[open-science] open-science Digest, Vol 17, Issue 7

Iain Hrynaszkiewicz Iain.Hrynaszkiewicz at biomedcentral.com
Wed Mar 24 14:46:25 UTC 2010

Dear John, and Tom,


I was excited to read your discussions of data standards and look forward to the PLoS article (tomorrow?).


BMC Research Notes (http://www.biomedcentral.com/bmcresnotes/) is also very interested in this area and is trying to encourage data-driven publications, data harvesting and re-use; a corollary to which is guidance and best practice for sharing in different science disciplines.


Best wishes,




PS. I absolutely agree consent for sharing from human subjects, as part of study recruitment, is key to overcoming privacy barriers.


From: Tom Moritz [mailto:tom.moritz at gmail.com] 
Sent: 24 March 2010 14:36
To: John Wilbanks
Cc: Cameron Neylon; Iain Hrynaszkiewicz; open-science at lists.okfn.org
Subject: Re: [open-science] open-science Digest, Vol 17, Issue 7


John's comments are important and point up a fundamental issue respecting making disclosed 
data effective / useful.  Data placed on an electronic billboard next to the Santa Monica Freeway
are openly available but are virtually useless except by a series of cumbersome machinations...

At a time when government agencies in the US are being pushed to disclose data it is essential
that we develop guidelines and standards for making disclosed data directly useful -- not just "informative"...

The IPCC situation ("Climate-gate") has made all the more clear why the precise lineages and provenance of data 
-- the record of scientific work flow, transformations, combinations and recombinations -- must be readily available for
review and assessment...


Tom Moritz
1968 1/2 South Shenandoah Street, 
Los Angeles, California 90034 
+1 310 963 0199 (cell)
tommoritz (Skype)

“Πάντα ῥεῖ καὶ οὐδὲν μένει” (Everything flows, nothing stands still.) --Heraclitus                             

Please consider the environment before printing this email.

On Wed, Mar 24, 2010 at 6:19 AM, John Wilbanks <wilbanks at creativecommons.org> wrote:

I sent a version of this to Daniel privately, but he noted that perhaps it might have gone to the list as well. It ties into Cameron's point about avoiding this question entirely in the PP, but also into the importance of understanding what "open data" actually means.

Remember that "open" in the sense of the SC protocol, the OKF definition and the panton principles is about the *intellectual property* rights associated with data - copyrights, database rights - and *contractual property* rights associated with data products. Open doesn't mean it's free of constraints like privacy, and it also doesn't mean the data are actually *useful* - curated, annotated, explained.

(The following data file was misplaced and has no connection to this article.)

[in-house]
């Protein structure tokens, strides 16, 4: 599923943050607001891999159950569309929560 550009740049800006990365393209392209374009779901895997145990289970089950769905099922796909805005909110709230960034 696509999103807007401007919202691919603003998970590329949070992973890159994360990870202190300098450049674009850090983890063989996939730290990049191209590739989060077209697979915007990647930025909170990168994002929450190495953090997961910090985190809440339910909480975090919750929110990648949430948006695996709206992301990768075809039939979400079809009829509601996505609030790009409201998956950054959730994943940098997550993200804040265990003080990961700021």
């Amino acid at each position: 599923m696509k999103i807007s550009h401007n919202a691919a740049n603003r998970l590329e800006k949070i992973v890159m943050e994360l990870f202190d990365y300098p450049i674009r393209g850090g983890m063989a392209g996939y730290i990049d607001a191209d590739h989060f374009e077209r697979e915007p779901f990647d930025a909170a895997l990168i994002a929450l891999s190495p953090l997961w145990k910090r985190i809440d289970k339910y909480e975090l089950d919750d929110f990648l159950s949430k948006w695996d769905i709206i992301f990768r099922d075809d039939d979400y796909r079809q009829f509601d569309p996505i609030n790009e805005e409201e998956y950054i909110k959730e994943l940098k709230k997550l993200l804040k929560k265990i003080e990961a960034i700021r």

Privacy rights are vastly complex and cannot be waived with public licenses like intellectual property rights. there is a complex process known as "informed consent" that must be achieved before privacy rights can be legally waived, and that consent must be vetted through a process approved by an institution's IRB (institutional review board). The IRB terms govern the movement of data, under application by researchers.

Thus, data can indeed be "open" under the PP but not made available to the world, as the PP only touch on the IP aspects of data. Privacy rights create a major driver for using the public domain on data actually, as the  prevalence of privacy rights on vast swaths of science data - be clinical health data or social science research - renders those data incompatible with "viral" sharing regimes on data, as many viral regimes disallow the addition of content that cannot itself be made viral.

When the data is in the PD, it can flow into a clinical or social science database, and then be redistributed under the terms that the IRB set forward for the original data, as redistribution of data is invaluable in these fields, albeit under much tighter restrictions than we associate with "open" science.

We're working on standardizing IRB agreements right now at Creative Commons, based on our years of experience with the huntingtons, parkinsons, alzheimers, and other rare disease communities that deal with privacy issues in the clinical space. these are in many ways the easy ones, because the diseases involved make informed consent easier to get. informed consent for healthy control subjects is going to be the harder problem. and in social science the issues may be irresolvable - deidentification is so easy these days, and getting easier.